Why Consider Hip or Knee Replacement? According to the American College of Rheumatology, approximately 790,000 total knee replacements and over 450,000 hip replacements are performed annually in the United States. Hip and knee replacement are surgical procedures in which an arthritic, worn out, and painful joint is replaced with metal and plastic. Symptoms of an arthritic hip joint are groin pain or deep pain in the back of the hip. An arthritic knee can cause pain at either side of the knee, and sometimes in the front or back of the knee. Pain is most noticeable when taking the morning’s first few steps, getting in and out of a car, and after long walks or heavy activity. Not long after surgery, patients partake in all of the activities they previously enjoyed without experiencing pain.

What To Do if You Think Your Activity Is Limited by Hip or Knee Arthritis? The first step is to schedule an evaluation by an orthopaedic surgeon, who will take your history, examine your joints, and review your X-rays to determine if a joint replacement may help you. Many patients return home on the same day following their surgery. Most patients require a walker briefly after surgery, with a goal to return to full function without limitations or pain.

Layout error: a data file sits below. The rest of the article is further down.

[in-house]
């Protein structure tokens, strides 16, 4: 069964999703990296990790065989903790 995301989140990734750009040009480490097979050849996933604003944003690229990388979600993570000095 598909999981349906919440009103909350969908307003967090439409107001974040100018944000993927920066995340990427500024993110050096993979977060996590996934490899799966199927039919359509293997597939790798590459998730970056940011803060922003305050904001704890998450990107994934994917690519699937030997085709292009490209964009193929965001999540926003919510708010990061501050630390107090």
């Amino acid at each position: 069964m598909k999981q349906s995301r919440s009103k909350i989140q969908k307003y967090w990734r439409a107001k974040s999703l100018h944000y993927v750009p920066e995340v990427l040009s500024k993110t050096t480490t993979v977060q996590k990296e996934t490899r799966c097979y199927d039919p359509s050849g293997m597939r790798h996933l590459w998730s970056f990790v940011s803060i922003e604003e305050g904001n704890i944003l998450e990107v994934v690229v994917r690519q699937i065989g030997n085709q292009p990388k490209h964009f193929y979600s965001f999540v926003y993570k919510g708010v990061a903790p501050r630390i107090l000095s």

What’s New in Hip and Knee Replacement? Orthopaedic surgery is a dynamic field with continuous advancements in techniques and technologies to reduce pain, speed recovery, and improve the patient experience. There are many effective and successful methods involved in a surgical approach to the hip joint. One innovation is the development of a modified anterior approach to the hip, in which the surgery is performed without cutting any muscle tissue or tendons, resulting in faster recovery and less pain. Approaching the hip from the front also results in less chance of a painful post-operative hip dislocation, which can sometimes require surgery to fix.

A powerful new technique in total knee replacement has come from the development of robotic assisted surgery. Rather than using cumbersome alignment jigs to help cut the bone to implant the new knee components, a robotic arm guides the bone saw to make precise cuts. This tool allows the surgery to be performed virtually before the actual procedure, and adjustments to the position of the new components can be tailored to each patients’ anatomy. This helps correct bowed or knock knees and also helps the new knee feel more natural and move more freely.

Dr. Christopher Mutty is an orthopaedic surgeon with UBMD Orthopaedics and Sports medicine who specializes in hip and knee replacement. Dr. Mutty grew up in Olean, NY as the son of an orthopaedic surgeon. Originally an engineer, Dr. Mutty attended UB medical school, completed his orthopaedic residency in hip and knee replacement under Drs. Kenneth Krackow and Matthew Phillips of Buffalo. He completed a trauma orthopaedic fellowship at North Carolina’s Wake Forest University, and has been practicing for 16 years. Call 716-898-3944 to make an appointment with Dr. Mutty. Learn more at https://ubortho.com/teams/christopher-e-mutty-md.